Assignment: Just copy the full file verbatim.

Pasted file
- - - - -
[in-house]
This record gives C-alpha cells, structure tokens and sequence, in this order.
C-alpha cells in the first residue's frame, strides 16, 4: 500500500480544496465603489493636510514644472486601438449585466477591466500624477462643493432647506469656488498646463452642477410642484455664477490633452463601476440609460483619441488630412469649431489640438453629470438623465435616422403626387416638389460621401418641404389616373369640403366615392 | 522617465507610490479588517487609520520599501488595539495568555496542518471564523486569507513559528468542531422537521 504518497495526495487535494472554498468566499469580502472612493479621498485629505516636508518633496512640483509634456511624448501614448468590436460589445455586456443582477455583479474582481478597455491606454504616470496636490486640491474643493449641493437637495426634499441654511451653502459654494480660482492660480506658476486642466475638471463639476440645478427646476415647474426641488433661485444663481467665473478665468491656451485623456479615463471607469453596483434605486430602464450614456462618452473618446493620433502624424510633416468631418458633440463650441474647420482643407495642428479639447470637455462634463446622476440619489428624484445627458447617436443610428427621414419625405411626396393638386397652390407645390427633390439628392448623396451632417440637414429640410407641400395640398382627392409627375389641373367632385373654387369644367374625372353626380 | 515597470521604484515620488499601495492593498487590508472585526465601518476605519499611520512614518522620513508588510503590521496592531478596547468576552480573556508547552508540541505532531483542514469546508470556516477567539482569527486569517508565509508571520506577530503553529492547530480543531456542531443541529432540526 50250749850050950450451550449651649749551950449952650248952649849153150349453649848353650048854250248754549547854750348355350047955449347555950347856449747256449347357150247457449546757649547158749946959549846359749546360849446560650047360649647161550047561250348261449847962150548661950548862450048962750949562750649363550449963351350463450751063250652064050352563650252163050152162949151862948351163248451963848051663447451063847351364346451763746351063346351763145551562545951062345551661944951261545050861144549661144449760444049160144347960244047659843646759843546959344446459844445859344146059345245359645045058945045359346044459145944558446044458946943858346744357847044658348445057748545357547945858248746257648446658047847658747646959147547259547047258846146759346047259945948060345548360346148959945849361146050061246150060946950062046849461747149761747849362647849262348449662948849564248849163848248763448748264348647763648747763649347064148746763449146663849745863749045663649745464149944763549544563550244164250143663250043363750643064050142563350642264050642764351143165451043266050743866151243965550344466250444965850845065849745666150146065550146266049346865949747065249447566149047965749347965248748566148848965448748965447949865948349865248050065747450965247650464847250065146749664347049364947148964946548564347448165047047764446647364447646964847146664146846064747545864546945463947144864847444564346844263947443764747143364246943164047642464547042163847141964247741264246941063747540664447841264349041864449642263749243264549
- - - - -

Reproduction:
[in-house]
This record gives C-alpha cells, structure tokens and sequence, in this order.
C-alpha cells in the first residue's frame, strides 16, 4: 500500500480544496465603489493636510514644472486601438449585466477591466500624477462643493432647506469656488498646463452642477410642484455664477490633452463601476440609460483619441488630412469649431489640438453629470438623465435616422403626387416638389460621401418641404389616373369640403366615392 | 522617465507610490479588517487609520520599501488595539495568555496542518471564523486569507513559528468542531422537521 504518497495526495487535494472554498468566499469580502472612493479621498485629505516636508518633496512640483509634456511624448501614448468590436460589445455586456443582477455583479474582481478597455491606454504616470496636490486640491474643493449641493437637495426634499441654511451653502459654494480660482492660480506658476486642466475638471463639476440645478427646476415647474426641488433661485444663481467665473478665468491656451485623456479615463471607469453596483434605486430602464450614456462618452473618446493620433502624424510633416468631418458633440463650441474647420482643407495642428479639447470637455462634463446622476440619489428624484445627458447617436443610428427621414419625405411626396393638386397652390407645390427633390439628392448623396451632417440637414429640410407641400395640398382627392409627375389641373367632385373654387369644367374625372353626380 | 515597470521604484515620488499601495492593498487590508472585526465601518476605519499611520512614518522620513508588510503590521496592531478596547468576552480573556508547552508540541505532531483542514469546508470556516477567539482569527486569517508565509508571520506577530503553529492547530480543531456542531443541529432540526 50250749850050950450451550449651649749551950449952650248952649849153150349453649848353650048854250248754549547854750348355350047955449347555950347856449747256449347357150247457449546757649547158749946959549846359749546360849446560650047360649647161550047561250348261449847962150548661950548862450048962750949562750649363550449963351350463450751063250652064050352563650252163050152162949151862948351163248451963848051663447451063847351364346451763746351063346351763145551562545951062345551661944951261545050861144549661144449760444049160144347960244047659843646759843546959344446459844445859344146059345245359645045058945045359346044459145944558446044458946943858346744357847044658348445057748545357547945858248746257648446658047847658747646959147547259547047258846146759346047259945948060345548360346148959945849361146050061246150060946950062046849461747149761747849362647849262348449662948849564248849163848248763448748264348647763648747763649347064148746763449146663849745863749045663649745464149944763549544563550244164250143663250043363750643064050142563350642264050642764351143165451043266050743866151243965550344466250444965850845065849745666150146065550146266049346865949747065249447566149047965749347965248748566148848965448748965447949865948349865248050065747450965247650464847250065146749664347049364947148964946548564347448165047047764446647364447646964847146664146846064747545864546945463947144864847444564346844263947443764747143364246943164047642464547042163847141964247741264246941063747540664447841264349041864449642263749243264549